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Best Famous Big Heart Poems

Here is a collection of the all-time best famous Big Heart poems. This is a select list of the best famous Big Heart poetry. Reading, writing, and enjoying famous Big Heart poetry (as well as classical and contemporary poems) is a great past time. These top poems are the best examples of big heart poems.

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Written by James Weldon Johnson | Create an image from this poem

Go Down Death

 Weep not, weep not,
She is not dead;
She's resting in the bosom of Jesus.
Heart-broken husband--weep no more; Grief-stricken son--weep no more; Left-lonesome daughter --weep no more; She only just gone home.
Day before yesterday morning, God was looking down from his great, high heaven, Looking down on all his children, And his eye fell of Sister Caroline, Tossing on her bed of pain.
And God's big heart was touched with pity, With the everlasting pity.
And God sat back on his throne, And he commanded that tall, bright angel standing at his right hand: Call me Death! And that tall, bright angel cried in a voice That broke like a clap of thunder: Call Death!--Call Death! And the echo sounded down the streets of heaven Till it reached away back to that shadowy place, Where Death waits with his pale, white horses.
And Death heard the summons, And he leaped on his fastest horse, Pale as a sheet in the moonlight.
Up the golden street Death galloped, And the hooves of his horses struck fire from the gold, But they didn't make no sound.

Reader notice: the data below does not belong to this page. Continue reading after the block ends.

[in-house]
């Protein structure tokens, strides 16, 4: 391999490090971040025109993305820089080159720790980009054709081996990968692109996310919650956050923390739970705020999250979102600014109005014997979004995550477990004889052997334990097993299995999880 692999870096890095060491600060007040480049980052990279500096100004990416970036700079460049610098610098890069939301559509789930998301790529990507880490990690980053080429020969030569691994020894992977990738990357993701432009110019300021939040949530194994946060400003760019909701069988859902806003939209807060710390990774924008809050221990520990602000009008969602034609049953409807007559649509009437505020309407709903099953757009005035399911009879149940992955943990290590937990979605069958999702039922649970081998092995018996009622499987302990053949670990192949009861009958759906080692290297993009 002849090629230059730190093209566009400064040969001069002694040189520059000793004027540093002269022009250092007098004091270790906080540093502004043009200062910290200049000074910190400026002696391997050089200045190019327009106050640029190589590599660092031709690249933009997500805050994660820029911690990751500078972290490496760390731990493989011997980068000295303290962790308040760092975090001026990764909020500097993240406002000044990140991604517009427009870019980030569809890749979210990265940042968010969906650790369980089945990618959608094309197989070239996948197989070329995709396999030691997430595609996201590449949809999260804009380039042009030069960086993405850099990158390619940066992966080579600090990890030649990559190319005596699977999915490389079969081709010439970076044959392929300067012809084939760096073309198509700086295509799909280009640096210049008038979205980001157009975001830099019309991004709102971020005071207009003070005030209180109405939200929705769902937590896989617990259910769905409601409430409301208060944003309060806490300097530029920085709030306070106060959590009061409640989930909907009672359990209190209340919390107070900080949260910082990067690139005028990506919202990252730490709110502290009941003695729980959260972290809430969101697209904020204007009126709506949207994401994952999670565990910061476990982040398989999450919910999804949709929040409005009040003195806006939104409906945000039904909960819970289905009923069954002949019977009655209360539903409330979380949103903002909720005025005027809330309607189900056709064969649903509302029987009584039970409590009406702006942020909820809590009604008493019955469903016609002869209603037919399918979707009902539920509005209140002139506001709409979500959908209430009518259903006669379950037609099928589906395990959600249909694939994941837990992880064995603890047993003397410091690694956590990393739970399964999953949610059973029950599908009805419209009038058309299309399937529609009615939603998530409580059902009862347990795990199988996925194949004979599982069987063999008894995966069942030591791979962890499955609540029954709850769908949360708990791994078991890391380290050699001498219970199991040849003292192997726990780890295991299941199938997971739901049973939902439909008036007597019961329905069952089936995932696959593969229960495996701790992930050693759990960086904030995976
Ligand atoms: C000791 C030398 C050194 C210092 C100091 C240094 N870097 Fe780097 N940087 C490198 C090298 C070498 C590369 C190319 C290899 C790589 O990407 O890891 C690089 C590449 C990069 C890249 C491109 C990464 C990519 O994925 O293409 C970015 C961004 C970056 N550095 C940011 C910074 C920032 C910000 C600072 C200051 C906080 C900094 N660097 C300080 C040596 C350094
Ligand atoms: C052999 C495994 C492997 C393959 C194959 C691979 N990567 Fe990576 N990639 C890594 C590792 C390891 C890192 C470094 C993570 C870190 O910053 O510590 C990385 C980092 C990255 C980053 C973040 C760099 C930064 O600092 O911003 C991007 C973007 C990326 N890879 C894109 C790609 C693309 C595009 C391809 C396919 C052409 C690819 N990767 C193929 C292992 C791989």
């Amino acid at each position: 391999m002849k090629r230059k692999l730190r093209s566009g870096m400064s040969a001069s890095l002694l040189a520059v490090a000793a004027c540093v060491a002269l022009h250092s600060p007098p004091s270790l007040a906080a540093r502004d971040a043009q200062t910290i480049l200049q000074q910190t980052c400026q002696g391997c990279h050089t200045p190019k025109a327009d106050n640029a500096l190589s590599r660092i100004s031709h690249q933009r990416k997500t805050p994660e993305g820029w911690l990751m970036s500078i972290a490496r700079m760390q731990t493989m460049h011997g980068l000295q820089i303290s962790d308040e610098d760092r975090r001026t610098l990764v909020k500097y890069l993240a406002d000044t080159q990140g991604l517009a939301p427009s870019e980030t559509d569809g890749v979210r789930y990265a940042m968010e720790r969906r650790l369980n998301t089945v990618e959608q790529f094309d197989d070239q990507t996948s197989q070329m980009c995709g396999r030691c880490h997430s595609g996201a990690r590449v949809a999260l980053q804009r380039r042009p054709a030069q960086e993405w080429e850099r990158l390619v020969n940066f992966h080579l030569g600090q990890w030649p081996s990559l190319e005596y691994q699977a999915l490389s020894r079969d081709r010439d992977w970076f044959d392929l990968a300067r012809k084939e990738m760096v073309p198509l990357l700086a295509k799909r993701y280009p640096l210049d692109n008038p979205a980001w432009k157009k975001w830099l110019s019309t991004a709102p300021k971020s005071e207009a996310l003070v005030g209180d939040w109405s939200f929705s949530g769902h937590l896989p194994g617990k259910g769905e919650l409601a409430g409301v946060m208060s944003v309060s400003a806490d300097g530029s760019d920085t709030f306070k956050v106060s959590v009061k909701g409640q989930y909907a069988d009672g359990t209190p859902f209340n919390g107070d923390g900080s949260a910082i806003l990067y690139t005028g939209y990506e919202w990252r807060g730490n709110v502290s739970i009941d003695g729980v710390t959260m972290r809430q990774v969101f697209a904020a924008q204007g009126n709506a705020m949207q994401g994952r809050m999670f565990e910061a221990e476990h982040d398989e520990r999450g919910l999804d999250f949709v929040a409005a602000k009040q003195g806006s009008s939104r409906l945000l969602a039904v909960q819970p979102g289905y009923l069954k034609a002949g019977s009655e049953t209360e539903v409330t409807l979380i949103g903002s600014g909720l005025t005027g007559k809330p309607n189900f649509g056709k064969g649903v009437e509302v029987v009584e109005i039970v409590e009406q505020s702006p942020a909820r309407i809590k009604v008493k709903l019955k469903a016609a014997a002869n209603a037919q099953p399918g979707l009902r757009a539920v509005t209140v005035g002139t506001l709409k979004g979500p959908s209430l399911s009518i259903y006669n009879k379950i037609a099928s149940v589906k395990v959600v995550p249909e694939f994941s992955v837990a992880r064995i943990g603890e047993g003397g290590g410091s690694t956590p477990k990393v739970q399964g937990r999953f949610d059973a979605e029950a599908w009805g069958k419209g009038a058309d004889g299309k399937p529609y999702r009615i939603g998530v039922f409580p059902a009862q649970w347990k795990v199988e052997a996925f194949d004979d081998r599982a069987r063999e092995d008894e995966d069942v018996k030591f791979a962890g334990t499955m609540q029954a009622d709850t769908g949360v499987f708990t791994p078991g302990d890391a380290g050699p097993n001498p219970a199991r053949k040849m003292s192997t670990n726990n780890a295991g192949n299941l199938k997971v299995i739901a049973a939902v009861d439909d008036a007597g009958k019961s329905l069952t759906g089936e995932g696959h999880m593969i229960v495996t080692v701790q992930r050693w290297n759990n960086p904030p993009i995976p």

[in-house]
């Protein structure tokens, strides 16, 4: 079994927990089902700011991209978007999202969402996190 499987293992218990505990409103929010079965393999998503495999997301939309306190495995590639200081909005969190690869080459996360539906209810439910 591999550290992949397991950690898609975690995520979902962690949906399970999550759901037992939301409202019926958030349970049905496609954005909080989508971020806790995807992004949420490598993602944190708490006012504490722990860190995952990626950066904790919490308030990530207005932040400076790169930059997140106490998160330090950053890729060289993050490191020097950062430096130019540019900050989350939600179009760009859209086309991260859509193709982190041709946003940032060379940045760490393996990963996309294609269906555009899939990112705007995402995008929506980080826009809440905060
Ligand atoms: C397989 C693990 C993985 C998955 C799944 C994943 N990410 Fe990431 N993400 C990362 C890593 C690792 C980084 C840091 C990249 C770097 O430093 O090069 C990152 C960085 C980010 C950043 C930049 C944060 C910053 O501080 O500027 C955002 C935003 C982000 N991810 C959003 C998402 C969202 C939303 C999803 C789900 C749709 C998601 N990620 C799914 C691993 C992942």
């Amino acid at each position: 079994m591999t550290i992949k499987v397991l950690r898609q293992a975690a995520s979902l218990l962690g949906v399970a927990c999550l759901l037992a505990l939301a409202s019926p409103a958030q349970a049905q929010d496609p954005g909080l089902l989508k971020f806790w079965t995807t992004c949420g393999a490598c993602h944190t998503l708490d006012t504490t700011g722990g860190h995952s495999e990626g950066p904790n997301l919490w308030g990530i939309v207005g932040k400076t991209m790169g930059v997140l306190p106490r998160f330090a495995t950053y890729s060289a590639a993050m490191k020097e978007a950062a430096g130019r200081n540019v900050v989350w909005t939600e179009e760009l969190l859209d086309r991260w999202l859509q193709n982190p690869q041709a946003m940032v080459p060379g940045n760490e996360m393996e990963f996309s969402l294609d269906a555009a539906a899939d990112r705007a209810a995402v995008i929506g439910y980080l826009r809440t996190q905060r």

Up Death rode to the Great White Throne, And waited for God's command.
And God said: Go down, Death, go down, Go down to Savannah, Georgia, Down in Yamacraw, And find Sister Caroline.
She's borne the burden and heat of the day, She's labored long in my vineyard, And she's tired-- She's weary-- Do down, Death, and bring her to me.
And Death didn't say a word, But he loosed the reins on his pale, white horse, And he clamped the spurs to his bloodless sides, And out and down he rode, Through heaven's pearly gates, Past suns and moons and stars; on Death rode, Leaving the lightning's flash behind; Straight down he came.
While we were watching round her bed, She turned her eyes and looked away, She saw what we couldn't see; She saw Old Death.
She saw Old Death Coming like a falling star.
But Death didn't frighten Sister Caroline; He looked to her like a welcome friend.
And she whispered to us: I'm going home, And she smiled and closed her eyes.
And Death took her up like a baby, And she lay in his icy arms, But she didn't feel no chill.
And death began to ride again-- Up beyond the evening star, Into the glittering light of glory, On to the Great White Throne.
And there he laid Sister Caroline On the loving breast of Jesus.
And Jesus took his own hand and wiped away her tears, And he smoothed the furrows from her face, And the angels sang a little song, And Jesus rocked her in his arms, And kept a-saying: Take your rest, Take your rest.
Weep not--weep not, She is not dead; She's resting in the bosom of Jesus.

Written by Charles Baudelaire | Create an image from this poem